Detection and Localization of Multiple Spoofing Attackers in Wireless Networks
Wireless spoofing attacks are easy to launch and can significantly impact the performance of networks. Although the identity of a node can be verified through cryptographic authentication, conventional security approaches are not always desirable because of their overhead requirements. In this paper, we propose to use spatial information, a physical property associated with each node, hard to falsify, and not reliant on cryptography, as the basis for 1) detecting spoofing attacks; 2) determining the number of attackers when multiple adversaries masquerading as the same node identity; and 3) localizing multiple adversaries. We propose to use the spatial correlation of received signal strength (RSS) inherited from wireless nodes to detect the spoofing attacks. We then formulate the problem of determining the number of attackers as a multiclass detection problem. Cluster-based mechanisms are developed to determine the number of attackers. When the training data are available, we explore using the Support Vector Machines (SVM) method to further improve the accuracy of determining the number of attackers. In addition, we developed an integrated detection and localization system that can localize the positions of multiple attackers. We evaluated our techniques through two testbeds using both an 802.11 (WiFi) network and an 802.15.4 (ZigBee) network in two real office buildings. Our experimental results show that our proposed methods can achieve over 90 percent Hit Rate and Precision when determining the number of attackers. Our localization results using a representative set of algorithms provide strong evidence of high accuracy of localizing multiple adversaries.
The traditional approach to address spoofing attacks is to apply cryptographic authentication.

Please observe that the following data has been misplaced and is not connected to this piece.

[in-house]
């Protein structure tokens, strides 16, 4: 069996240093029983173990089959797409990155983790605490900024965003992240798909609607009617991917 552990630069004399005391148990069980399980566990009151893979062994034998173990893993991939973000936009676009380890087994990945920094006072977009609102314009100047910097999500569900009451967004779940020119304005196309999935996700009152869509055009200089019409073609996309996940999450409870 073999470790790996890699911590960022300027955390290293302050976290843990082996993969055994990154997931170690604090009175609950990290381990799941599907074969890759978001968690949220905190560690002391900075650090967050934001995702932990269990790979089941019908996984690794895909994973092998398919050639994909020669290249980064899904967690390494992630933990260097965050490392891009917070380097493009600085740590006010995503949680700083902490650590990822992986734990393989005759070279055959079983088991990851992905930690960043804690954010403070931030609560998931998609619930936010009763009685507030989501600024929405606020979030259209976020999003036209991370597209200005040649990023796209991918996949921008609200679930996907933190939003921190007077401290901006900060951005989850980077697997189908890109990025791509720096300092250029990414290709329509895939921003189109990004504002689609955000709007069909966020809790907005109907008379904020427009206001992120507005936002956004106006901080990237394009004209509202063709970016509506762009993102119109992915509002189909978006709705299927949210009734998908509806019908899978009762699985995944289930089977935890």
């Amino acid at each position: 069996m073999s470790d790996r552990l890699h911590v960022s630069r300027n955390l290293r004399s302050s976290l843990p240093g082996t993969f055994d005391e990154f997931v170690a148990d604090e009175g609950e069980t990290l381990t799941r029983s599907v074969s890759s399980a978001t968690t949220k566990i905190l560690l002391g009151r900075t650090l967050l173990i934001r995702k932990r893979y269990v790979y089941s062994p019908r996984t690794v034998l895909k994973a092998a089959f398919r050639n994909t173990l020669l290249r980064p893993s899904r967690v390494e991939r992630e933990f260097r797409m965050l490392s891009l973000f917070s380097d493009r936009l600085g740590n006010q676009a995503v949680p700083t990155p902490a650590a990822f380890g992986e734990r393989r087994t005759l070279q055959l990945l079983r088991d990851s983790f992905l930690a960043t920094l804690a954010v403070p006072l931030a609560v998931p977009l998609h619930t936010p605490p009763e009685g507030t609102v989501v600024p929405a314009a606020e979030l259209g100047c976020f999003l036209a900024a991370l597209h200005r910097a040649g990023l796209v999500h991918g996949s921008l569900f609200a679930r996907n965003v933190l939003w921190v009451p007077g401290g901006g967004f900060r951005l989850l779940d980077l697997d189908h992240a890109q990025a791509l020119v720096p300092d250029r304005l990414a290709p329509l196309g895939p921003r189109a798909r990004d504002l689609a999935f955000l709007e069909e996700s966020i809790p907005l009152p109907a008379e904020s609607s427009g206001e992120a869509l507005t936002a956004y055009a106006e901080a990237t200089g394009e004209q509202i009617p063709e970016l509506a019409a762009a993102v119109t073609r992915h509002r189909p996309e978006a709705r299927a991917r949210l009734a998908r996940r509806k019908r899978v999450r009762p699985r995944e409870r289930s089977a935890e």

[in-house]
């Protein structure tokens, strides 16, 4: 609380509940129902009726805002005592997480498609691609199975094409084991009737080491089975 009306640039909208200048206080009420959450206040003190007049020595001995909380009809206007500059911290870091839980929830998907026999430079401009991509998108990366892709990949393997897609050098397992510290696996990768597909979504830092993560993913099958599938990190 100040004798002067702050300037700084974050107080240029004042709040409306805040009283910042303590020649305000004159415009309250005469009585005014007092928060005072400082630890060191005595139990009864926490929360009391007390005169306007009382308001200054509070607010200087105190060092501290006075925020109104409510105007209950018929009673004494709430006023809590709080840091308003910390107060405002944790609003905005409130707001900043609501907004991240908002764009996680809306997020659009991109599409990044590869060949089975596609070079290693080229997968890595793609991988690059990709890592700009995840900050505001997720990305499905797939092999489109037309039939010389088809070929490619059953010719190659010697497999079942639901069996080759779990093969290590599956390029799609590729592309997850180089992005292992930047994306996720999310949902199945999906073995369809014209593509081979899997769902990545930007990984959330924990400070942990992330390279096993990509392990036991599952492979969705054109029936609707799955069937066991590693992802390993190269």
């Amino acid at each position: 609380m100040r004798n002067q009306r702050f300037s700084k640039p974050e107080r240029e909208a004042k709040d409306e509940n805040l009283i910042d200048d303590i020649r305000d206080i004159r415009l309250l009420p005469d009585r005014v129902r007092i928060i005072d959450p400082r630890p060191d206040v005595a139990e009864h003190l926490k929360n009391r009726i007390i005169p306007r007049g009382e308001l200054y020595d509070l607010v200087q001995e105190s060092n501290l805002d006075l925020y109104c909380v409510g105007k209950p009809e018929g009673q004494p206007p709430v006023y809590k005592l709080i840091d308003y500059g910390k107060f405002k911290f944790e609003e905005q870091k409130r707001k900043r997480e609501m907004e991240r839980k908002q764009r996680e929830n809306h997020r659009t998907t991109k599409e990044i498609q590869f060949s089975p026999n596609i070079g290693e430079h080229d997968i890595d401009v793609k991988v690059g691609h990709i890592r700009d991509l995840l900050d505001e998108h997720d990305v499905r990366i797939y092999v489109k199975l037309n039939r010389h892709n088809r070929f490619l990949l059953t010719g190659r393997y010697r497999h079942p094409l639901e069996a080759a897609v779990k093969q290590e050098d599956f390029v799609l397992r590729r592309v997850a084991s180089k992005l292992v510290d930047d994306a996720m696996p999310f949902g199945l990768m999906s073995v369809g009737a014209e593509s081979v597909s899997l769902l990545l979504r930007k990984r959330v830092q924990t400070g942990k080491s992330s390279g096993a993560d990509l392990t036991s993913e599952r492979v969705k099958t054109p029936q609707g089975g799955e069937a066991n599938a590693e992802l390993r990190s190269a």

Authentication requires additional infrastructural overhead and computational power associated with distributing, and maintaining cryptographic keys.
Due to the limited power and resources available to the wireless devices and sensor nodes, it is not always possible to deploy authentication.
Key management often incurs significant human management costs on the network.
Spoofing detection system which can both detect the spoofing attacks, as well as localize the adversaries in wireless and sensor networks.
A different approach is handled by using the physical properties associated with wireless transmissions to detect spoofing. A scheme for both detecting spoofing attacks, as well as localizing the positions of the adversaries performing the attacks is proposed. This method utilizes the Received Signal Strength (RSS) measured across a set of access points to perform spoofing detection and localization. This scheme does not add any overhead to the wireless devices and sensor nodes. By analyzing the RSS from each MAC address using K-means cluster algorithm, we have found that the distance between the centroids in signal space is a good test statistic for effective attack detection. We then describe how we integrated our K-means spoofing detector into a real-time indoor localization system. Our K-means approach is general in that it can be applied to almost all RSS-based localization algorithms. For two sample algorithms, we show that using the centroids of the clusters in signal space as the input to the localization system, the positions of the attackers can be localized with the same relative estimation errors as under normal conditions.
Detect the presence of spoofing attacks
Determine the number of attackers
Localize multiple adversaries and eliminate them
Will not require any additional cost or modification to the wireless devices themselves.